With nothing much to lose, our hero agrees, venturing to the edge of the Earth, beyond the borders of civilization and into the untouched wilderness. There, thousands of miles from home, in a race against the clock before the cold seals the ground, he has to face nature, other diggers, his inner demons and, most importantly, the enigmatic “Master of the Forest” – a prehistoric creature and the origin of all local legends, who ferociously protects his domain.

You can buy Master Of The Forest from Amazon UK Amazon US

Steve Stred

Steve Stred is an up-and-coming Dark, Bleak Horror author.

Steve is the author of the novel Invisible, the novellas Wagon Buddy, Yuri and Jane: the 816 Chronicles and two collections of short stories; Frostbitten: 12 Hymns of Misery and Left Hand Path: 13 More Tales of Black Magick, the dark poetry collection Dim the Sun and his most recent release was the coming-of-age, urban legend tale The Girl Who Hid in the Trees.

On June 1st, 2019 his second full-length novel, The Stranger will be welcomed to the world.

Steve is also a voracious reader, reviewing everything he reads and submitting the majority of his reviews to be featured on Kendall Reviews.

Steve Stred is based in Edmonton, AB, Canada and lives with his wife, his son and their dog OJ.

You can follow Steve on Twitter @stevestred

You can visit Steve’s Official website here

The Stranger

Ahhh… nothing like the annual summer family camping trip, right?

Malcolm, his wife Sam and their two kids have been staying at the same cabin, at the same campground for years now. Heck, Malcolm’s been coming to the campground since he was a kid.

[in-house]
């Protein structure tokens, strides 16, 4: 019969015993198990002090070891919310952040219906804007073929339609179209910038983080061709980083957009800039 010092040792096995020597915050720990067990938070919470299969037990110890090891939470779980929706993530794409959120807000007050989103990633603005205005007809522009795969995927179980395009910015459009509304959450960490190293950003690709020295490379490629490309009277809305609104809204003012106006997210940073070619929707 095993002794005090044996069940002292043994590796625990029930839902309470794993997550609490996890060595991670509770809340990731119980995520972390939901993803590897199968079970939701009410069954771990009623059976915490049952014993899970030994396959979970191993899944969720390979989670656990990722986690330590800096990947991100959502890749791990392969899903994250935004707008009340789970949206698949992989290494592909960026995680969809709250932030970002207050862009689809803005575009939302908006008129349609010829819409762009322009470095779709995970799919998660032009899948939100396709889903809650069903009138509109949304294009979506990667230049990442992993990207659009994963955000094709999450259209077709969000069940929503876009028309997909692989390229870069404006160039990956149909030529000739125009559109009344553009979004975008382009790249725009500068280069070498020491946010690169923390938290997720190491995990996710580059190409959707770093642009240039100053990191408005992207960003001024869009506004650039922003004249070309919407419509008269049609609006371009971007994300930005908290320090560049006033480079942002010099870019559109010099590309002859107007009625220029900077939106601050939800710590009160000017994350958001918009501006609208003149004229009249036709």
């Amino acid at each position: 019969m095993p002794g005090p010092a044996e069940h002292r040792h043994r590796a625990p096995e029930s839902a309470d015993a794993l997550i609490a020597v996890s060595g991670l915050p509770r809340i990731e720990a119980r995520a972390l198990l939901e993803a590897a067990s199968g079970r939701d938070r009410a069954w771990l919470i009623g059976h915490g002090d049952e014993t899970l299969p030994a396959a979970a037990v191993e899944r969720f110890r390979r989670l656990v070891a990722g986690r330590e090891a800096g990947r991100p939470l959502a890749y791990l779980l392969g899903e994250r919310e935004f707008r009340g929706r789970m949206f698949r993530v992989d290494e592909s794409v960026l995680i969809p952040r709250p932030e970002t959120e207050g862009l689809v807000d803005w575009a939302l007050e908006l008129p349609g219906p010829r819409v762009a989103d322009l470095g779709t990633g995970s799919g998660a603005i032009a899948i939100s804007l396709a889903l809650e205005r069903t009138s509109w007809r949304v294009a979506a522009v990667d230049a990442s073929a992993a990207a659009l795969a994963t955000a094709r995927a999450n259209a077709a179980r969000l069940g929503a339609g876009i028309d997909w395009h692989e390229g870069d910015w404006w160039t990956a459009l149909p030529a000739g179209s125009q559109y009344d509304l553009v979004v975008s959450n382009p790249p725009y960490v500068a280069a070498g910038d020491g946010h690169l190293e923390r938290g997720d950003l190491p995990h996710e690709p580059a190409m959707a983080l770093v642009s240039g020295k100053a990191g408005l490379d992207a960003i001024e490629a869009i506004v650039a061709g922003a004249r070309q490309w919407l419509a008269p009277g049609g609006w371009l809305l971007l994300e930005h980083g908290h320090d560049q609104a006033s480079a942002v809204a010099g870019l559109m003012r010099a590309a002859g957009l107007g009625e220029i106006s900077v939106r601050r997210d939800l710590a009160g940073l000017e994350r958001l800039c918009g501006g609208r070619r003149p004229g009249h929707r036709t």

Miles and miles of groomed trails, hiking, kayaking on the pristine lake. What’s not to like?

But this year… well this year’s different. You see, roof repairs have caused them to have to change their plans. Now they’re staying at the cabin at the end of season, in fact they’re the last campers before it closes for the winter.

While happy to be spending time with the family, Malcolm feels a shift.

The caretaker next door makes it known he hates him.

The trees… move and dance, as though calling him, beckoning him.

Then on a seemingly normal kayaking trip, the family makes a discovery.



Something’s out there, just on the other side of the fence. Malcolm’s positive it’s just the caretaker trying to scare him, teach the family a lesson.

But what if it’s not…

What if there is something out there?

The Stranger is the second novel from Steve Stred and 9th release overall. The Stranger is another offering following in the footsteps of similar books Invisible, YURI and The Girl Who Hid in the Trees. As Steve describes his works; “dark, bleak horror.”

With this release, Steve has decided to look deeper into what makes humans tick. He confronts two key elements of mankind; bigotry and our environmental footprint.

Featuring stunning cover art by Chadwick St. John (www.inkshadows.com), The Stranger will be a story that will leave you feeling uneasy and have you looking at the trees differently.

Maybe it’s not the wind making the branches sway…



The Stranger.